Civil servants don’t get it…

The article below has been submitted by Peng Sin How, 42, SME director.


As Singaporeans celebrate the 50th year of our small island’s miraculous progress, I felt it proper to write an observation piece as my contribution to the SG50 celebrations.

Over these last 50 years, we have known of only one Government, that one formed by the PAP. So nowadays, it is not uncommon to lump everything we like or dislike, mostly the latter, with PAP. But in actual fact, should this be the case? In our way of running the country, there is the Executive, Judiciary and Legislature. Each arm is independent of each other and protected so by our constitution.


The Executive is the PM, his Ministers and the Ministries. Many countries call them departments, because they actually are departments of civil servants focusing on different areas to serve the people.

The Judiciary is the group of judges who dispense our laws impartially. They are independently appointed by the state and suffers no fear or influence from either the Executive or the Legislature.

The Legislature is the parliament. This is where the PAP and WP today sit and make laws. In the past, we have had SDP, but today, well, let’s just say they need a Chiam (hokkien for fork) up their.. urm.. spirits?


So what’s my point here? After 50 years of seeing only 1 party rule Singapore, many people think the executive, judiciary and legislature are all PAP. So perhaps one day, if the ruling Government changes, perhaps our understanding may become clearer.

On serving Singaporeans. My personal sense is that after daily attacks on themselves, their families and anything that can be remotely linked to them, the politicians do get it. Not just the MIW, but also the MIB, MIO and just about every shade of the rainbow.

But I think the civil servants don’t as they do not bear the scrutiny of the internet and our ways. And that, IMHO, is the crux of the problem. Policies may have good intentions when passed, but the devil is in the execution. And many times, the devil resides there and makes himself comfortable. And mind you, some of these civil servants draw comparable salaries to our ministers.

I give you 3 examples.

Transportation. Actually, I can think of 2 examples here. The first is the COEs situation. I actually support the scheme and think it is brilliant and a brave decision to implement it back in the 90s. When it first started, the number of COEs per year was dependent on, among other things, how many cars actually were taken off the roads. Then halfway through, some bright spark decided that we should forecast the number of cars that might be taken of the roads instead, for a more responsive projection. But problem was, sometimes, this doesn’t happen, cos Jack loves his Mini of 10 years, or Mary just couldn’t afford at that point, a new car and so extended her COE by another 5 years. Long and short, the system over projected the number of COEs and prices plunged. At one point, there were dealers who bought cars in Singapore and resold them in Malaysia! Never before and unbelievable, but yes, true. When things like that happen, you can be sure someone fell asleep. And I doubt you can pin the blame on the politician for this.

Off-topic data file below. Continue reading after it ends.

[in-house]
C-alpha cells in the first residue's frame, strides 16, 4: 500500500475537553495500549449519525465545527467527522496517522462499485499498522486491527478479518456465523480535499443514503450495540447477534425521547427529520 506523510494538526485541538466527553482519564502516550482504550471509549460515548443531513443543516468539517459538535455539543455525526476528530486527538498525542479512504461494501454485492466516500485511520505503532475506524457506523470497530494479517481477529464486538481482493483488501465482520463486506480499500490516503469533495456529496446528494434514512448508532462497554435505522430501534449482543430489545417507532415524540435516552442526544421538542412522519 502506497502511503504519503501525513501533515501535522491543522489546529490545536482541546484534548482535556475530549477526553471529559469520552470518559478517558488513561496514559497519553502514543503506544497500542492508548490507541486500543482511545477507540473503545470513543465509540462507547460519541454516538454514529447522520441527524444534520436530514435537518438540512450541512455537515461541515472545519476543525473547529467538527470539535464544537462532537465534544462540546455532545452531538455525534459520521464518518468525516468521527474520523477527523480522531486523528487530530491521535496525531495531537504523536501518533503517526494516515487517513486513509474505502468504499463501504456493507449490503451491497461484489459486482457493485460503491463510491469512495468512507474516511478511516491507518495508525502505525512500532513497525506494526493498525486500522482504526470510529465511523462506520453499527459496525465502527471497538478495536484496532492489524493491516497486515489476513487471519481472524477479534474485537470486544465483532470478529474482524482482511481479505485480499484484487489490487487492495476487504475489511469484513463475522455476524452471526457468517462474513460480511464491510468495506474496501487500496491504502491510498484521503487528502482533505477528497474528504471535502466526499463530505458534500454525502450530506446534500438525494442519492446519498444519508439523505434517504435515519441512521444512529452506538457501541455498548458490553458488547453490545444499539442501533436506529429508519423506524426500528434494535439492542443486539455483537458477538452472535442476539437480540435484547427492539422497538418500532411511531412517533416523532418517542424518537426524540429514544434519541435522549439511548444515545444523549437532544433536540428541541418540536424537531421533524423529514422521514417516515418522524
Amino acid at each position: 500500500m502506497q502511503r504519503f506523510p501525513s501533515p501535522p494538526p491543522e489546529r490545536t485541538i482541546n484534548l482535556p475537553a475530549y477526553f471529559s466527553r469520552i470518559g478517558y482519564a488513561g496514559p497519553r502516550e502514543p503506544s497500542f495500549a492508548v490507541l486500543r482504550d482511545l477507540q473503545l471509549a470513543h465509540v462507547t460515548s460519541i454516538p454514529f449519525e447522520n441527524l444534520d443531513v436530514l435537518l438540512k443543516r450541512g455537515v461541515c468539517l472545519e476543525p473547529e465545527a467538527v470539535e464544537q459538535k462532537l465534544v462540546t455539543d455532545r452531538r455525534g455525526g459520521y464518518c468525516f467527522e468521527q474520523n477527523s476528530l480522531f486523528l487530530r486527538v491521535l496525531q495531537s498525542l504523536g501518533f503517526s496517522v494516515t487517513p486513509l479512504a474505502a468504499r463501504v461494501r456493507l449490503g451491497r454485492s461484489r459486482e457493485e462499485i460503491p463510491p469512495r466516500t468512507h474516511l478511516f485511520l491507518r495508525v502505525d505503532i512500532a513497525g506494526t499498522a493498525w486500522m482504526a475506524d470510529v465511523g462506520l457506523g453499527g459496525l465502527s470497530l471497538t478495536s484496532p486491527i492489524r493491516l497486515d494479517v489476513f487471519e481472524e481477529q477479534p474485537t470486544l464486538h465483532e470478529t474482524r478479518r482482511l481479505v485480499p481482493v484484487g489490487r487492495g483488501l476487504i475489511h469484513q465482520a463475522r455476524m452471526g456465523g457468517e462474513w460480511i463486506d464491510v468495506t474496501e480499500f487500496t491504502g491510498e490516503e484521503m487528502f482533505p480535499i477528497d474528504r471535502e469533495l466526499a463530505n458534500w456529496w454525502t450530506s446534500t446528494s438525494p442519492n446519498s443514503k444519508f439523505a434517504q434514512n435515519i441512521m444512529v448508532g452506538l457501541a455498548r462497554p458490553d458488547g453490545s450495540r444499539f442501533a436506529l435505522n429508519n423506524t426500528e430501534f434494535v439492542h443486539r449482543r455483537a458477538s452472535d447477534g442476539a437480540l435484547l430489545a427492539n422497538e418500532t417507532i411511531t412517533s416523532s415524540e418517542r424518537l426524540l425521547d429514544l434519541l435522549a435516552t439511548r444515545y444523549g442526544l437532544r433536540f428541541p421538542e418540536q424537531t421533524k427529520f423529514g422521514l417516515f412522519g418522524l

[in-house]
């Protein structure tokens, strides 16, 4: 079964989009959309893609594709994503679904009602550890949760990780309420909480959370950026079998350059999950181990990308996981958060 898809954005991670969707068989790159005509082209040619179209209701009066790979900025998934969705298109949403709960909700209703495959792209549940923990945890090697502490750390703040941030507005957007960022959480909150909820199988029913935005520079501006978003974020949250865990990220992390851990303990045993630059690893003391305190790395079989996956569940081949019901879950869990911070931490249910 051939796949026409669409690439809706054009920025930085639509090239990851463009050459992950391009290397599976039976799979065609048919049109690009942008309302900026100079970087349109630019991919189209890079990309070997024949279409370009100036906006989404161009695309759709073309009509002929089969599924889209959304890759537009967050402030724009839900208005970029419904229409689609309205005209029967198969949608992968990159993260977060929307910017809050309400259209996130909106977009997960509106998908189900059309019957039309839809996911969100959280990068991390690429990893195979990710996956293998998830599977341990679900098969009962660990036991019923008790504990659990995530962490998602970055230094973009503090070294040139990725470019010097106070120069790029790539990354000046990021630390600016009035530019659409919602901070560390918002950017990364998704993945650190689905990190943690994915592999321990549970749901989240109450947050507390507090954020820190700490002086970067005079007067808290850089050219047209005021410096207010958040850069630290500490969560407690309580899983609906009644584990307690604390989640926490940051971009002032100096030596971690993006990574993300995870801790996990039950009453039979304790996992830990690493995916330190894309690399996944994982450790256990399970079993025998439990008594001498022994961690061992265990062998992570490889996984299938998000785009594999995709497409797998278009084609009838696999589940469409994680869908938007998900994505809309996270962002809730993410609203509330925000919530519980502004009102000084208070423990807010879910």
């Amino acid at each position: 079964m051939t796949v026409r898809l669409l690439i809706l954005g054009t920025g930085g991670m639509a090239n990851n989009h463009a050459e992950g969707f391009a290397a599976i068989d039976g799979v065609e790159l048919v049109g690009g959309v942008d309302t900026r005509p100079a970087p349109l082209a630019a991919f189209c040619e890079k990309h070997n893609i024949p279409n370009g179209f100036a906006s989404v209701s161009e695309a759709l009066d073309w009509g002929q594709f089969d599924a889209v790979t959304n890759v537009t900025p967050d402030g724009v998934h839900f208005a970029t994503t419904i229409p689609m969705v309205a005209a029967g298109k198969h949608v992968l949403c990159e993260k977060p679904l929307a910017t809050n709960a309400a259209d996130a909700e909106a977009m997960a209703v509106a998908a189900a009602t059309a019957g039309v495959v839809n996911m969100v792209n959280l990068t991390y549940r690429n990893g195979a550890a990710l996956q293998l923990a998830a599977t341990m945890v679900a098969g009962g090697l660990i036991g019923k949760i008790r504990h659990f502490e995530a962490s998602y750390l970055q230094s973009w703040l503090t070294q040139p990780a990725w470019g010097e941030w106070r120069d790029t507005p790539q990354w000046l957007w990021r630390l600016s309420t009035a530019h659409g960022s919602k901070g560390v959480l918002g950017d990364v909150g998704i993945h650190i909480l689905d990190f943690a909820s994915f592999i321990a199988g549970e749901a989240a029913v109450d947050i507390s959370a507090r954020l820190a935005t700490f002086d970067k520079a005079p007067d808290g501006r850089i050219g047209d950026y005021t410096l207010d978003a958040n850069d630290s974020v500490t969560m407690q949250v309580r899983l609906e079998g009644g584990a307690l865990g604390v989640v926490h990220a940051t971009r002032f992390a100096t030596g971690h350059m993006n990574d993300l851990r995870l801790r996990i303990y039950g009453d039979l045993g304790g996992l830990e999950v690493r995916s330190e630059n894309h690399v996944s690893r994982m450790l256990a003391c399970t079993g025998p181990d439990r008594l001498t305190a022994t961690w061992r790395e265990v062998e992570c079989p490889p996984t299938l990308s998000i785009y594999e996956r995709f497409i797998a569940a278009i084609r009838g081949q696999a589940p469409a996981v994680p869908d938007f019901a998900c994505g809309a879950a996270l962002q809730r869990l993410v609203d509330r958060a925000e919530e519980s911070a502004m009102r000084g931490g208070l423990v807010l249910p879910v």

The other example here is the current requirement of power tests before a new car can be sold on the road. Ostensibly to make sure the small car category is reserved for small heartlander type cars like your Toyota Corollas and Hyundais, but its really dumb to assume that all cars below 130bhp are not luxury models. Why not just use OMV which is the direct derivative of the car’s price? No long test periods, damaging of the test cars which are still sold btw, and strange self-beliefs that the new Mercedes is a non-luxury car.


Healthcare. There are actually some very good stuff here and I actually think Khaw Boon Wan knows his work well. And Gan Kim Yong is also the right man in the right place today. But I think there are some things that the administration can do better in. An example: did you know that there are KPIs set for when the patients are to be discharged? I think this is due to the lack of beds, so we can understand. But if the patient is still not well, and the KPI time line is up, then shouldn’t we allow some flexibility? I know of real cases where even though the patient still needs some care, the administrators, through the MSW, doctors and nurses, combine to urge the patient’s family to take the patient home. Regardless. Why? When some of my friends became medical social workers more than 10 years ago, they were the patients’ best friends and represented their interests to the last dot. Today, many MSWs sound like hospital administrators instead. This again I think, has nothing to do with PAP but really the civil service in the health service can do better by showing more heart.


Lastly, foreign talent and immigration. Yang Yin, Anton Casey and Han Hui Hui. Enough said.


At this point of our nation’s development, let us reflect upon what makes our nation great. I think the politicians get it. I think the ministers get it. I hope the civil servants get it.








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